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FEATURED AUSTRALIA FOOD REPORT: Colourful citrus grows in popularity as shoppers seek seasonal Vitamin C boost


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Ace Press News From Cutting Room Floor: Published: June.01: 2023:

#AceFoodDesk – New varieties of citrus like cara cara navels and blood oranges are growing in popularity, but farmers say supermarkets need to stock more to grow demand.

Half of a cut cara cara orange, with pink blush flesh, is held up by a white person's hand.
Cara cara oranges have a flesh with a pink blush hue and are growing in popularity.(Supplied: Penny Reidy)none

South Australian Produce Market communications manager Penny Reidy said retailers could help drive sales by cutting up fruit for display.

“They all quite often look the same on the outside, so if you’re just scanning the aisle you really can’t tell the difference,” she said.

“It’s not until you open it up that you realise it has a different flesh colour and a different flavour profile.”

A blonde white woman in a red scarf and navy jacket, Penny, cuts a cara cara orange open with a knife in an orchard.
Penny Reidy says grocers should cut open cara cara and blood orange varieties to display their colours. (Supplied: Penny Reidy)none

Ms Reidy said cara cara navels, which have a pink flesh, have been attracting more interest from consumers in the last four to five years.


“They’re a medium-sized navel that’s seedless, sweet, low in acid, really easy to peel and they actually contain 20 per cent more vitamin C than a navel,” she said. 

Ms Reidy said a more established market for blood oranges was bolstered by having a slight blush to its skin, which hinted at its vibrant deep red flesh and raspberry and rose flavours.


“They are great for cocktails and great for a burst of colour, so we’re seeing lots of Instagrammers using them as well,” she said.Blood oranges are popular to photograph due to their vibrant deep red flesh.(ABC Rural: Laurissa Smith)none


Securing supply

Citrus SA chair Mark Doecke grows cara cara navels in his orchards at Sunlands in South Australia’s Riverland, about two hours from Adelaide.

” The tonnage on them is slowly coming up but they’re worth trying because they’ve got a really sweet aftertaste,” he said.

Mr Doecke said despite a cooler spring delaying harvest and leading to smaller early varieties he was pleased with the quality of mid-season varieties.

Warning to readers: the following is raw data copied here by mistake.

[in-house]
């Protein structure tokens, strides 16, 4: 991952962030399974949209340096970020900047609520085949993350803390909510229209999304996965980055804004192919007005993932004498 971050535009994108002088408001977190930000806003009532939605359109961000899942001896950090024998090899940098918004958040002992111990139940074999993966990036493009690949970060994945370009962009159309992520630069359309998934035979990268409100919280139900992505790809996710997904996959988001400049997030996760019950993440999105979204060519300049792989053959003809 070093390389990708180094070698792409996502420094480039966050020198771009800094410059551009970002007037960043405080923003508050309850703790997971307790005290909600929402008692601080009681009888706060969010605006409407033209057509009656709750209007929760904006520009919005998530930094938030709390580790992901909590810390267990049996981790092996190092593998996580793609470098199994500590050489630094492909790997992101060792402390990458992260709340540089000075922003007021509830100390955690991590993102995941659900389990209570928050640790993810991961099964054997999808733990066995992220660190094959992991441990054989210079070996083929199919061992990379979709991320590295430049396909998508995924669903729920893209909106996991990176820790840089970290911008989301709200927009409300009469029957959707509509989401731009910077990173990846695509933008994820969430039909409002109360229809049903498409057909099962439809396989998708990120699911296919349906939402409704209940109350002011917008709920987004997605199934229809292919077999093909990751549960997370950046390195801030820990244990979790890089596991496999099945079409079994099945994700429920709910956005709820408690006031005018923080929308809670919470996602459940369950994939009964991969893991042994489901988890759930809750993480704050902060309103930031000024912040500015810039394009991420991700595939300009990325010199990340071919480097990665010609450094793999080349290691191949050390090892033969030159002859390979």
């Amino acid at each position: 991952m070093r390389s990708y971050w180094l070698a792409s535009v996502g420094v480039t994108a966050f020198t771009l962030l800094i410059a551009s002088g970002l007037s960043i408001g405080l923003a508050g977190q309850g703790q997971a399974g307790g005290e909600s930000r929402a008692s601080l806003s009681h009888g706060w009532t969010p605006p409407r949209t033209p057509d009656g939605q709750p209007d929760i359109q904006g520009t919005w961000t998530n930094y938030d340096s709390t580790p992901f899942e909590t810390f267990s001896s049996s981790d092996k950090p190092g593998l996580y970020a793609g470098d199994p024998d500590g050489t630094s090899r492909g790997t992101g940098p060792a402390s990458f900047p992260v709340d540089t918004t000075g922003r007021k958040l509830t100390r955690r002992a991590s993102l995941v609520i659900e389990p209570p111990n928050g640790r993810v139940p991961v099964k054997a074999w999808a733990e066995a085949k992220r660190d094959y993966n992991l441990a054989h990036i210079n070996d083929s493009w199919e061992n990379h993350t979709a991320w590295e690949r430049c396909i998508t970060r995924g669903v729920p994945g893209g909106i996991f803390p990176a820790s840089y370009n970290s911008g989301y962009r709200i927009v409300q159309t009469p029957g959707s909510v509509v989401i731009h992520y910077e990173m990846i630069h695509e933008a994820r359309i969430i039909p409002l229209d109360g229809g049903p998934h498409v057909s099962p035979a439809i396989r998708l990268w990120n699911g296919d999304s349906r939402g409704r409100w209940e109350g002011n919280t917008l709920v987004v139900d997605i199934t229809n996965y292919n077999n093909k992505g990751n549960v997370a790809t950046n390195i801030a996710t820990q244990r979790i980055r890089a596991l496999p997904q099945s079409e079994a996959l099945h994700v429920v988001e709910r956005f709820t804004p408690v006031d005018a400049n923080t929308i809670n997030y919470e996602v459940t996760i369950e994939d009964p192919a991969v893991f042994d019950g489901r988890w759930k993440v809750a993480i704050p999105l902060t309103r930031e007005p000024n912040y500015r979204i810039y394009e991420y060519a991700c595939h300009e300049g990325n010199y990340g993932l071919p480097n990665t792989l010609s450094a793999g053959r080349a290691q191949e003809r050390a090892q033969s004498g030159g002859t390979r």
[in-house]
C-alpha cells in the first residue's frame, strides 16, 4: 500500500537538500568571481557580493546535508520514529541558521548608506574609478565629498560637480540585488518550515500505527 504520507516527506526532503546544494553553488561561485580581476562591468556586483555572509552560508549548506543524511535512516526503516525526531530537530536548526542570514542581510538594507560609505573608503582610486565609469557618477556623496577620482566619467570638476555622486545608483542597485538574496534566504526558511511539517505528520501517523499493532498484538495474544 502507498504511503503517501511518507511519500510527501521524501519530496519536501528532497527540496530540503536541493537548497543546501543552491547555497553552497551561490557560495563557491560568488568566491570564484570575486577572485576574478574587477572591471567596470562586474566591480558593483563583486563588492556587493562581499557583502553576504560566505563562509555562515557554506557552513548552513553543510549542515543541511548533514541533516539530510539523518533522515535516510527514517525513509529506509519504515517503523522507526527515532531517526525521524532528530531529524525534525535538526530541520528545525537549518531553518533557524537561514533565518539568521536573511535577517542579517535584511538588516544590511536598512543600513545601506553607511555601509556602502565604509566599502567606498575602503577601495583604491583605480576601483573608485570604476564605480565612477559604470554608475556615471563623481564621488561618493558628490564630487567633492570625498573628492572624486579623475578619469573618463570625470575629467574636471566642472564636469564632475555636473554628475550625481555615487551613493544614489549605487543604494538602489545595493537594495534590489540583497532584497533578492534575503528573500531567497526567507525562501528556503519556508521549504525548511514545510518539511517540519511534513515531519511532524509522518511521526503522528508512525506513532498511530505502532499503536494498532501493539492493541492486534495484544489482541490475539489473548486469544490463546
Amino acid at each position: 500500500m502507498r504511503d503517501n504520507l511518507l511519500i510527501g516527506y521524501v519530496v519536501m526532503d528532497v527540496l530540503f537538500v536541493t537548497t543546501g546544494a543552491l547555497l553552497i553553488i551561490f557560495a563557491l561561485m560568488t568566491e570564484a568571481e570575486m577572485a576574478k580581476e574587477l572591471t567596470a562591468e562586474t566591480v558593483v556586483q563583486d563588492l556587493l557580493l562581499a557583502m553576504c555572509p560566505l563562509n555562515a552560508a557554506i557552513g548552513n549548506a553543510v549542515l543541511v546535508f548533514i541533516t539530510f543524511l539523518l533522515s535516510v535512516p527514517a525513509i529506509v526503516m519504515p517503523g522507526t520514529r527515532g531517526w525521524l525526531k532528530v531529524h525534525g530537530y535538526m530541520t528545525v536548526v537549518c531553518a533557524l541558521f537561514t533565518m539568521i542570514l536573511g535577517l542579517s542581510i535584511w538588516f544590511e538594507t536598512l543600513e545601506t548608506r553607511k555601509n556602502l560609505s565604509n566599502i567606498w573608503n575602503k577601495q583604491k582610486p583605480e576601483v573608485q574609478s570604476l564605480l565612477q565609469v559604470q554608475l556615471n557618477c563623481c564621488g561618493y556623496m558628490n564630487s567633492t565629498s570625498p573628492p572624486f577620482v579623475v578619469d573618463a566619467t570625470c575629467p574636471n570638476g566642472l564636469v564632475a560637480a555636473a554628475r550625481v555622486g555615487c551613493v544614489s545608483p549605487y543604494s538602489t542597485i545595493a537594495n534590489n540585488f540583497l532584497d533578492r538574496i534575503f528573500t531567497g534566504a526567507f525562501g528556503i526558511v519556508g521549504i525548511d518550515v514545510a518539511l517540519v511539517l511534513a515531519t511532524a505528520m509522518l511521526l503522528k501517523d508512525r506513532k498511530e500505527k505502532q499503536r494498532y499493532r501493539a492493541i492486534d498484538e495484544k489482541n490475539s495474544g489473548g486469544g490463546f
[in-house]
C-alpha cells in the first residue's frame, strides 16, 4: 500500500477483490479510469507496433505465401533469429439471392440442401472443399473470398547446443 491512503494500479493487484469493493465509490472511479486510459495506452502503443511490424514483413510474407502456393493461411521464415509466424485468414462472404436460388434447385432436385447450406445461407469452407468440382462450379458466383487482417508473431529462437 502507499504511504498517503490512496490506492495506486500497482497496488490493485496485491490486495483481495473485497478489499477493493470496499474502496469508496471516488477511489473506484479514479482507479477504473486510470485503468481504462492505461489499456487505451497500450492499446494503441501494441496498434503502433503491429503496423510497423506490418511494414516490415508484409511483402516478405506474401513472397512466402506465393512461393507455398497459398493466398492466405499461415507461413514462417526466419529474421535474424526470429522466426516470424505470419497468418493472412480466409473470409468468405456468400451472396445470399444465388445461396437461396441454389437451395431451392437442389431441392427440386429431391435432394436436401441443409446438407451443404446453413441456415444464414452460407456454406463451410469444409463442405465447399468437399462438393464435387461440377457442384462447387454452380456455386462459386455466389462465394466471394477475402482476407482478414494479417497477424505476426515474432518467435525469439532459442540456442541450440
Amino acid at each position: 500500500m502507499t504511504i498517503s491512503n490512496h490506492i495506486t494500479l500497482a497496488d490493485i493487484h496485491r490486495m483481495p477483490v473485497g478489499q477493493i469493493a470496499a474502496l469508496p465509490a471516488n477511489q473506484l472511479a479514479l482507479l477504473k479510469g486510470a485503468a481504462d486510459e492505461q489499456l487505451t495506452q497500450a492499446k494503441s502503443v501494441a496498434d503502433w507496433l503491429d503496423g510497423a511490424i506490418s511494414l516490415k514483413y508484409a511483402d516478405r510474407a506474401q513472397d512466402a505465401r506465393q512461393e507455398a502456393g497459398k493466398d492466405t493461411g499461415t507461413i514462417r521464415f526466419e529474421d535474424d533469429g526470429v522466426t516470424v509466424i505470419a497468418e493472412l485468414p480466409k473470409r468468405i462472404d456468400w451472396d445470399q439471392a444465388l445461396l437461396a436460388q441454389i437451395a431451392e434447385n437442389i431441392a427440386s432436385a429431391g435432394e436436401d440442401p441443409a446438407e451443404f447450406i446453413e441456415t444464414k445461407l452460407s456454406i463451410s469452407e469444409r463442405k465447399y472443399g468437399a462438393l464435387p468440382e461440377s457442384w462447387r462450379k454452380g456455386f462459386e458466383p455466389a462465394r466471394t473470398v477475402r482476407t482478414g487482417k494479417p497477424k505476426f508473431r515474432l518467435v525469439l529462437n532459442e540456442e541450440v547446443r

” A mild summer produces a virtually cool-climate citrus, so the flavours are awesome this year,” he said.

“If you haven’t got the 45-degree day they don’t shut down from stress. It could have been a little bit warmer but it was almost the perfect summer.”Mark Doecke says he expects to see an increased supply of cara cara navels this year.(ABC Riverland: Anita Ward)none

Rod Sharp has been growing blood oranges for 17 years on his Mundubbera property 180 kilometres south-west of Bundaberg.

But after a lack of consistent orders from supermarkets he decided to send his fruit to a local juicing factory……….” I think there’s a massive demand,” he said.

“I’ve got no doubt if we could get these onto the shelves at a good cheap price that people [would] love them, but it’s just too difficult to supply them.Matthew Benham says grapefruit peaked in popularity in the 1980s amid a health fad.(ABC Rural: Abbey Halter)none

It is not just oranges that are sporting different colours.

Matthew Benham grows red-fleshed star ruby grapefruit at Benyendah Citrus in Gayndah, 150 kilometres south-west of Bundaberg.


Mr Benham said there was renewed interest in grapefruit, but it hadn’t quite had its resurgence yet.

“The perception people have is that a grapefruit is sour and bitter, and you’ve got to cut them in half and put sugar on them,” he said.

“That was probably true with some of the early yellow varieties like the marsh grapefruit.

Whereas, if they’re picked properly, you should be able to cut them in half and quarter them and eat them like an orange. They’re sweet.”

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